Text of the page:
When free radical activity goes unchecked by antioxidants, they interfere with LDL. This triggers a series of inflammatory responses resulting in atherosclerosis. The consumption of polyphenols and their antioxidant effects means they can help protect you from atherosclerosis.
Equally, polyphenols like those found in red wine have been shown to prevent the formation of blood clots, in animal studies. And, drinking tea and a moderate consumption of wine may lower the risk of heart attacks.
Type II diabetes
Just like cardiovascular disease, type 2 diabetes mellitus is a significant health burden and one which is, again, preventable. There is significant evidence pointing towards polyphenols and their ability to help prevent the disease.
Dietary flavonoids are particularly important in the fight against diabetes. That’s because they not only have anti-inflammatory effects, but they improve both glucose (sugar) and lipid (fat) metabolism.
A meta-analysis carried out by Xu et al found that the risk of developing diabetes type II was reduced when there is a high intake of flavonoids. Thus, flavonoid-rich foods seem to have an anti-diabetic effect.
So, we know polyphenols have anti-inflammatory and antioxidant effects, which must mean they can help prevent cancer, too, right? Exactly. In fact, scientists have increased their attention on polyphenols since it was found they can alter cancer cell growth.
You’ve already heard it, a diet high in fruits and vegetables reduces the risk of many cancers, and we already know they are rich in polyphenols. Polyphenols have many mechanisms to help prevent cancer.
Polyphenols are involved in regulating the biological processes involved in cancer initiation. They can also stop tumor cells from even growing in the first place. And, they even have a way to make tumor cells kill themselves, a process known as apoptosis.
Gut microbiota and polyphenols
The polyphenols in plant foods aren't just popular with your body, they support the growth of beneficial bacteria in the gut too.
It’s fair to say polyphenols are gutsy micronutrients: they navigate your body, pair up with free radicals, and ultimately protect you from chronic illness. But it doesn’t just stop there, they're also involved with your gut microbiota.
Up to 95% of the polyphenols you eat travel (undigested) to the colon where they are broken down into smaller metabolites. Gut bacteria like Lactobacillus, Bifidobacteria, and Escherichia coli have all been identified as catalysts in the metabolism of polyphenols.
Colour is the trademark sign of polyphenols in whole foods
This is a two-way relationship. In return for being transformed into bioavailable metabolites (suitable for use by your body), dietary polyphenols promote the growth of beneficial bacteria and prevent that of opportunistic bacteria.
The mutual relationship shared between polyphenols and gut microbiota is thought to contribute to your health. Some studies have shown that polyphenols promote the growth of probiotic bacteria like Bifidobacterium and Lactobacillus.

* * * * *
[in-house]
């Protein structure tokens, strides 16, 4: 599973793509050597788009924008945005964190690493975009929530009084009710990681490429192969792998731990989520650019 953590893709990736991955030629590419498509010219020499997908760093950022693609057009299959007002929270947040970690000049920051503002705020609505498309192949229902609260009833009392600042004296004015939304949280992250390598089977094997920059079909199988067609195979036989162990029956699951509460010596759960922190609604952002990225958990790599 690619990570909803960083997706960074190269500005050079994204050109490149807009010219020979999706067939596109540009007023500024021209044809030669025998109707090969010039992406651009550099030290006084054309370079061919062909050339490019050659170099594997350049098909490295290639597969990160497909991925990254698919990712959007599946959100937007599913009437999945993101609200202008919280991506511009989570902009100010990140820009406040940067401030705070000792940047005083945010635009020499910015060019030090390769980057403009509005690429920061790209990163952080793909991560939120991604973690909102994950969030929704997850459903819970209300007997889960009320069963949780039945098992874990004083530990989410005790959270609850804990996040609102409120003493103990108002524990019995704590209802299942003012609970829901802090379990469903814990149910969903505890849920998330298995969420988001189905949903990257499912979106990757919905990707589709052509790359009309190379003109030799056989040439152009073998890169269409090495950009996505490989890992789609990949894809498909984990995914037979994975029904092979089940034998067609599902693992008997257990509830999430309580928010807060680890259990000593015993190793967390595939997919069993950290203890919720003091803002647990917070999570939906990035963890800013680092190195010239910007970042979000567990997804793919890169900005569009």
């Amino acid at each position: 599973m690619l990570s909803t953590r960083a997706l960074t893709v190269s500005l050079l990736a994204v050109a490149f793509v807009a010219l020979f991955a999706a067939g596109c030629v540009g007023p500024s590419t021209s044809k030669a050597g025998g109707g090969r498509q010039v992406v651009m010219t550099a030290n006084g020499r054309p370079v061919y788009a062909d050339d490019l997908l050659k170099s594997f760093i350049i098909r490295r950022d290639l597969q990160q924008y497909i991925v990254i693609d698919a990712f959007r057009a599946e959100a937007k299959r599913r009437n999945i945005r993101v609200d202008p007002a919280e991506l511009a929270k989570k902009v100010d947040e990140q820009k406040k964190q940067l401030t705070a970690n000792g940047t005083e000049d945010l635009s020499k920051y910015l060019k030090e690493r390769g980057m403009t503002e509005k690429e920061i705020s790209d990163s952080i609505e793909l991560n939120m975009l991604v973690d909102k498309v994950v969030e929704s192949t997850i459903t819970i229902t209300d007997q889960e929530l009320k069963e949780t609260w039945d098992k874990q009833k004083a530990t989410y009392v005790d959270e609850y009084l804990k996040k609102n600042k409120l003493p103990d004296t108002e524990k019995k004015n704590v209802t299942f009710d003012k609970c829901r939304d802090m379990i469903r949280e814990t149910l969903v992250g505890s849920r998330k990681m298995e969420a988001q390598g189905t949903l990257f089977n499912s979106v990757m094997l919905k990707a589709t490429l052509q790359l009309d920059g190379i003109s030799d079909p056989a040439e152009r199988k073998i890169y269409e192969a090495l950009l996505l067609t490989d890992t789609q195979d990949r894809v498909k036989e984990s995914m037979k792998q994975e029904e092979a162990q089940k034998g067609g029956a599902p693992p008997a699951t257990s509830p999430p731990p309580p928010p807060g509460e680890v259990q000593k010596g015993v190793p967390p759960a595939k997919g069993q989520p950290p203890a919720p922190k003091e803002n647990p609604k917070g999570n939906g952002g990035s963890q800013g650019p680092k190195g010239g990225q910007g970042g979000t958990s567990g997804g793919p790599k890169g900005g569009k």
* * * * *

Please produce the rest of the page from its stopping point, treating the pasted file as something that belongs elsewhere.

Polyphenols are considered prebiotics because they feed the Bifidobacteria in your gut. Therefore, they increase the population of the bacteria, promoting the health of your gut. The antioxidant properties of some polyphenols also make them promising candidates for the treatment of inflammatory gut diseases.
Another bacterial species which has a special relationship with polyphenols is Akkermansia muciniphila. This beneficial microbe accounts for up to 4% of your intestinal bacteria and is associated with lean body mass and obesity prevention.
Certain polyphenols could have a positive effect on Akkermansia muciniphila. For example, polyphenols from grapes can increase the abundance of this bacterial species which increase the function of the intestinal barrier.
☝FACT☝Some polyphenols can prevent bacterial growth, but they are usually absorbed in the small intestine and don't make to the colon where they could disturb your microbiome.
Polyphenols and mental health
Polyphenols regulate the composition of your gut bacteria, and this can have serious consequences for your brain and mood.
Your gut-brain axis is two-way communication between your gastrointestinal tract and your central nervous system. It has an important role in your stress response, and your gut microbiota can act upon your nervous, hormonal and immune system to influence your brain function.
If the gut-brain axis is destabilised (dysbiosis), then it can have knock-on effects for neurological disorders and neurodegenerative diseases. However, polyphenols could have a protective role via their ability to regulate the composition of your gut microbiota.
These phytochemicals have the potential to improve depression because of their anti-inflammatory and antioxidant effects. Oxidative stress is a major factor in the development of psychiatric disorders, and cells in the central nervous system are sensitive to the damaging effects of free radicals.
Eat the rainbow of polyphenols